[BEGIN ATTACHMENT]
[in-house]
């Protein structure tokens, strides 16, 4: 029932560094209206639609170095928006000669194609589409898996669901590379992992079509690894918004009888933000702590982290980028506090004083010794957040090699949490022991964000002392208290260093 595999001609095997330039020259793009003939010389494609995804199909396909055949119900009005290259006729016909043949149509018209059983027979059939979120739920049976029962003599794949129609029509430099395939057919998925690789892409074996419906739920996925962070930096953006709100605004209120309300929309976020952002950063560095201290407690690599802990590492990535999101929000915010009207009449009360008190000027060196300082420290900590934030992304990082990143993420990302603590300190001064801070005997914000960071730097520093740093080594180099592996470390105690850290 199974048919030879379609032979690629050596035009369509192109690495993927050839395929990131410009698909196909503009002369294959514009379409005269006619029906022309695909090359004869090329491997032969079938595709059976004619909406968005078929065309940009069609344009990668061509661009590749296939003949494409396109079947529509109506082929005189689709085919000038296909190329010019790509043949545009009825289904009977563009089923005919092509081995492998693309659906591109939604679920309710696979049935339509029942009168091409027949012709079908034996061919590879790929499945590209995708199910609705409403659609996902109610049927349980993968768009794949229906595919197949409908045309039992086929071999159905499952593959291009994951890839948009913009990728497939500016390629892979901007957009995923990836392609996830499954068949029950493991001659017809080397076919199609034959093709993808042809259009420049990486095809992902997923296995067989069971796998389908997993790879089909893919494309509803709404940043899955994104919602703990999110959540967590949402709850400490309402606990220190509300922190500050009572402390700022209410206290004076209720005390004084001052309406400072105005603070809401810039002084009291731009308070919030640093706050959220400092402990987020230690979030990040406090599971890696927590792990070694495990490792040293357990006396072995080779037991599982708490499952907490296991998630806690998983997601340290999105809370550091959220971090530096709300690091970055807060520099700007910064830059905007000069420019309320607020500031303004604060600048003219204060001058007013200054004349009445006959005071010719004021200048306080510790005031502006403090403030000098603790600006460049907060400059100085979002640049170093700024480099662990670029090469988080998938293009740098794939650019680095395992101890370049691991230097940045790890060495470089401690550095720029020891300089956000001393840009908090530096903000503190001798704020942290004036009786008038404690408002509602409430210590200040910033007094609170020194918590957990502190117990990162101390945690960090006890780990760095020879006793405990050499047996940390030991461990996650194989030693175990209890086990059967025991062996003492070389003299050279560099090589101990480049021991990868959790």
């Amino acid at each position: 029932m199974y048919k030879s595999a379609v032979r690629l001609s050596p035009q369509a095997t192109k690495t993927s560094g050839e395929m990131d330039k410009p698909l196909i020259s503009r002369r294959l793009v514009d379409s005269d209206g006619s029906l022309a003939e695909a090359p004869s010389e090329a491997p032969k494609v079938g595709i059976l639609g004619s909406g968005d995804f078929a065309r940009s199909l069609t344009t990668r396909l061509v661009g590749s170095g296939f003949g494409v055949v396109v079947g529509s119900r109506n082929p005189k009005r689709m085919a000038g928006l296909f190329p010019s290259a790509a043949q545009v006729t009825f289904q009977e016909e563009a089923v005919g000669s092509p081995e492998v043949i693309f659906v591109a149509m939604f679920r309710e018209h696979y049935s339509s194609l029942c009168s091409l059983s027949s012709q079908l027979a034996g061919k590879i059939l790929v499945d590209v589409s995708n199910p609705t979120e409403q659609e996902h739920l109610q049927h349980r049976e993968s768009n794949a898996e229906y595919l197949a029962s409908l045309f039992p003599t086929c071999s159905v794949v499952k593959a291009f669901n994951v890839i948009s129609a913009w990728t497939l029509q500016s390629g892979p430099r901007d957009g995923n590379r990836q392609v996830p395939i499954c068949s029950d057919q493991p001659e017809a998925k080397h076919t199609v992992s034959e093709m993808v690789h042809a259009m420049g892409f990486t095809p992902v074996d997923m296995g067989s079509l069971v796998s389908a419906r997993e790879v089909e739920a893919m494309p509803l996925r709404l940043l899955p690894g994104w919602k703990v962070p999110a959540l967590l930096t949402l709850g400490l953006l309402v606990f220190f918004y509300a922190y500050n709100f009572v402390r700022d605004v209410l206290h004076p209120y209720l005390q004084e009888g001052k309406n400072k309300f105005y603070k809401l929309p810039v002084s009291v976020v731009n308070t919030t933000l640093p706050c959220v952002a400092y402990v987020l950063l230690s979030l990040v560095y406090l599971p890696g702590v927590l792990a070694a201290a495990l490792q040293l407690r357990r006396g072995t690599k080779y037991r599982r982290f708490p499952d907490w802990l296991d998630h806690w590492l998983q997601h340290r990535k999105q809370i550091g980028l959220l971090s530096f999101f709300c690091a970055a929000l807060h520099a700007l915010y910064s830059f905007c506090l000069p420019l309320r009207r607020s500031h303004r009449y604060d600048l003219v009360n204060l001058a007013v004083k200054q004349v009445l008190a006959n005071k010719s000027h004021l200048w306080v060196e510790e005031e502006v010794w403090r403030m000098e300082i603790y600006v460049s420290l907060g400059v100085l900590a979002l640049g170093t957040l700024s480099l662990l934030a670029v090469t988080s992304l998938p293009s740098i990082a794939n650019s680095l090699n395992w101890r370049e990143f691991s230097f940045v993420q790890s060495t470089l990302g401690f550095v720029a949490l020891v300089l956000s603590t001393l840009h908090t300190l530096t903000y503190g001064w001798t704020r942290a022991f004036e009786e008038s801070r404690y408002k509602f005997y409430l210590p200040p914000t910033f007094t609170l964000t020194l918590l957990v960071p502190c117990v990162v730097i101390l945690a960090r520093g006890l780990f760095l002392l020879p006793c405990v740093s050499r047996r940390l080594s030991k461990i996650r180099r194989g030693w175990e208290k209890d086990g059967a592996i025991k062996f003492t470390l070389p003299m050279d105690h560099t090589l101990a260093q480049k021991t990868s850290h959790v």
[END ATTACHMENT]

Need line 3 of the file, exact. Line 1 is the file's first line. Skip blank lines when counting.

């Amino acid at each position: 029932m199974y048919k030879s595999a379609v032979r690629l001609s050596p035009q369509a095997t192109k690495t993927s560094g050839e395929m990131d330039k410009p698909l196909i020259s503009r002369r294959l793009v514009d379409s005269d209206g006619s029906l022309a003939e695909a090359p004869s010389e090329a491997p032969k494609v079938g595709i059976l639609g004619s909406g968005d995804f078929a065309r940009s199909l069609t344009t990668r396909l061509v661009g590749s170095g296939f003949g494409v055949v396109v079947g529509s119900r109506n082929p005189k009005r689709m085919a000038g928006l296909f190329p010019s290259a790509a043949q545009v006729t009825f289904q009977e016909e563009a089923v005919g000669s092509p081995e492998v043949i693309f659906v591109a149509m939604f679920r309710e018209h696979y049935s339509s194609l029942c009168s091409l059983s027949s012709q079908l027979a034996g061919k590879i059939l790929v499945d590209v589409s995708n199910p609705t979120e409403q659609e996902h739920l109610q049927h349980r049976e993968s768009n794949a898996e229906y595919l197949a029962s409908l045309f039992p003599t086929c071999s159905v794949v499952k593959a291009f669901n994951v890839i948009s129609a913009w990728t497939l029509q500016s390629g892979p430099r901007d957009g995923n590379r990836q392609v996830p395939i499954c068949s029950d057919q493991p001659e017809a998925k080397h076919t199609v992992s034959e093709m993808v690789h042809a259009m420049g892409f990486t095809p992902v074996d997923m296995g067989s079509l069971v796998s389908a419906r997993e790879v089909e739920a893919m494309p509803l996925r709404l940043l899955p690894g994104w919602k703990v962070p999110a959540l967590l930096t949402l709850g400490l953006l309402v606990f220190f918004y509300a922190y500050n709100f009572v402390r700022d605004v209410l206290h004076p209120y209720l005390q004084e009888g001052k309406n400072k309300f105005y603070k809401l929309p810039v002084s009291v976020v731009n308070t919030t933000l640093p706050c959220v952002a400092y402990v987020l950063l230690s979030l990040v560095y406090l599971p890696g702590v927590l792990a070694a201290a495990l490792q040293l407690r357990r006396g072995t690599k080779y037991r599982r982290f708490p499952d907490w802990l296991d998630h806690w590492l998983q997601h340290r990535k999105q809370i550091g980028l959220l971090s530096f999101f709300c690091a970055a929000l807060h520099a700007l915010y910064s830059f905007c506090l000069p420019l309320r009207r607020s500031h303004r009449y604060d600048l003219v009360n204060l001058a007013v004083k200054q004349v009445l008190a006959n005071k010719s000027h004021l200048w306080v060196e510790e005031e502006v010794w403090r403030m000098e300082i603790y600006v460049s420290l907060g400059v100085l900590a979002l640049g170093t957040l700024s480099l662990l934030a670029v090469t988080s992304l998938p293009s740098i990082a794939n650019s680095l090699n395992w101890r370049e990143f691991s230097f940045v993420q790890s060495t470089l990302g401690f550095v720029a949490l020891v300089l956000s603590t001393l840009h908090t300190l530096t903000y503190g001064w001798t704020r942290a022991f004036e009786e008038s801070r404690y408002k509602f005997y409430l210590p200040p914000t910033f007094t609170l964000t020194l918590l957990v960071p502190c117990v990162v730097i101390l945690a960090r520093g006890l780990f760095l002392l020879p006793c405990v740093s050499r047996r940390l080594s030991k461990i996650r180099r194989g030693w175990e208290k209890d086990g059967a592996i025991k062996f003492t470390l070389p003299m050279d105690h560099t090589l101990a260093q480049k021991t990868s850290h959790v």